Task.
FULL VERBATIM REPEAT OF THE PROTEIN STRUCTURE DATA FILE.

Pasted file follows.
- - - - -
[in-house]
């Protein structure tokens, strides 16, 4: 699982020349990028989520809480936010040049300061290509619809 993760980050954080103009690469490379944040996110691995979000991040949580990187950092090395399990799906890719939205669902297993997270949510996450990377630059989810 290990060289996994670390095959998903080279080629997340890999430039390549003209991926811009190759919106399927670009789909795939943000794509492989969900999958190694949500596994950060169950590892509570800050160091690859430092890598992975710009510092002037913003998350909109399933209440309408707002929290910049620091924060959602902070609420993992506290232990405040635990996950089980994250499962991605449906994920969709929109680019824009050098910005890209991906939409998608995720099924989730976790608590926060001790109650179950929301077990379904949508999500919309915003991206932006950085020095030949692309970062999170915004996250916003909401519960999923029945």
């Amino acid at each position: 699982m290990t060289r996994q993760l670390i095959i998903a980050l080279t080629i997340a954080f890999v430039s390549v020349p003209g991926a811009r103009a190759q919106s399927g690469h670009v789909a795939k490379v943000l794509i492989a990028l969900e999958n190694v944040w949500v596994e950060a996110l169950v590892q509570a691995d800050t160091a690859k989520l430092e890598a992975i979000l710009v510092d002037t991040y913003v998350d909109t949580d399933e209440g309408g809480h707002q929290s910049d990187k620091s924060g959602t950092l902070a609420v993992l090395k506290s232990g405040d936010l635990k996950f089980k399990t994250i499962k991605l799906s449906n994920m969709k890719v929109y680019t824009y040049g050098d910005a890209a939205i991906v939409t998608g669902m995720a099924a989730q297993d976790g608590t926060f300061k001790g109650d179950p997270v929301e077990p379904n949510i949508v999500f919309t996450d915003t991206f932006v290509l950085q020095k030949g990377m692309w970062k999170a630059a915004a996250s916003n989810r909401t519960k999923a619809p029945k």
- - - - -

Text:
[in-house]
């Protein structure tokens, strides 16, 4: 699982020349990028989520809480936010040049300061290509619809 993760980050954080103009690469490379944040996110691995979000991040949580990187950092090395399990799906890719939205669902297993997270949510996450990377630059989810 290990060289996994670390095959998903080279080629997340890999430039390549003209991926811009190759919106399927670009789909795939943000794509492989969900999958190694949500596994950060169950590892509570800050160091690859430092890598992975710009510092002037913003998350909109399933209440309408707002929290910049620091924060959602902070609420993992506290232990405040635990996950089980994250499962991605449906994920969709929109680019824009050098910005890209991906939409998608995720099924989730976790608590926060001790109650179950929301077990379904949508999500919309915003991206932006950085020095030949692309970062999170915004996250916003909401519960999923029945």
């Amino acid at each position: 699982m290990t060289r996994q993760l670390i095959i998903a980050l080279t080629i997340a954080f890999v430039s390549v020349p003209g991926a811009r103009a190759q919106s399927g690469h670009v789909a795939k490379v943000l794509i492989a990028l969900e999958n190694v944040w949500v596994e950060a996110l169950v590892q509570a691995d800050t160091a690859k989520l430092e890598a992975i979000l710009v510092d002037t991040y913003v998350d909109t949580d399933e209440g309408g809480h707002q929290s910049d990187k620091s924060g959602t950092l902070a609420v993992l090395k506290s232990g405040d936010l635990k996950f089980k399990t994250i499962k991605l799906s449906n994920m969709k890719v929109y680019t824009y040049g050098d910005a890209a939205i991906v939409t998608g669902m995720a099924a989730q297993d976790g608590t926060f300061k001790g109650d179950p997270v929301e077990p379904n949510i949508v999500f919309t996450d915003t991206f932006v290509l950085q020095k030949g990377m692309w970062k999170a630059a915004a996250s916003n989810r909401t519960k999923a619809p029945k």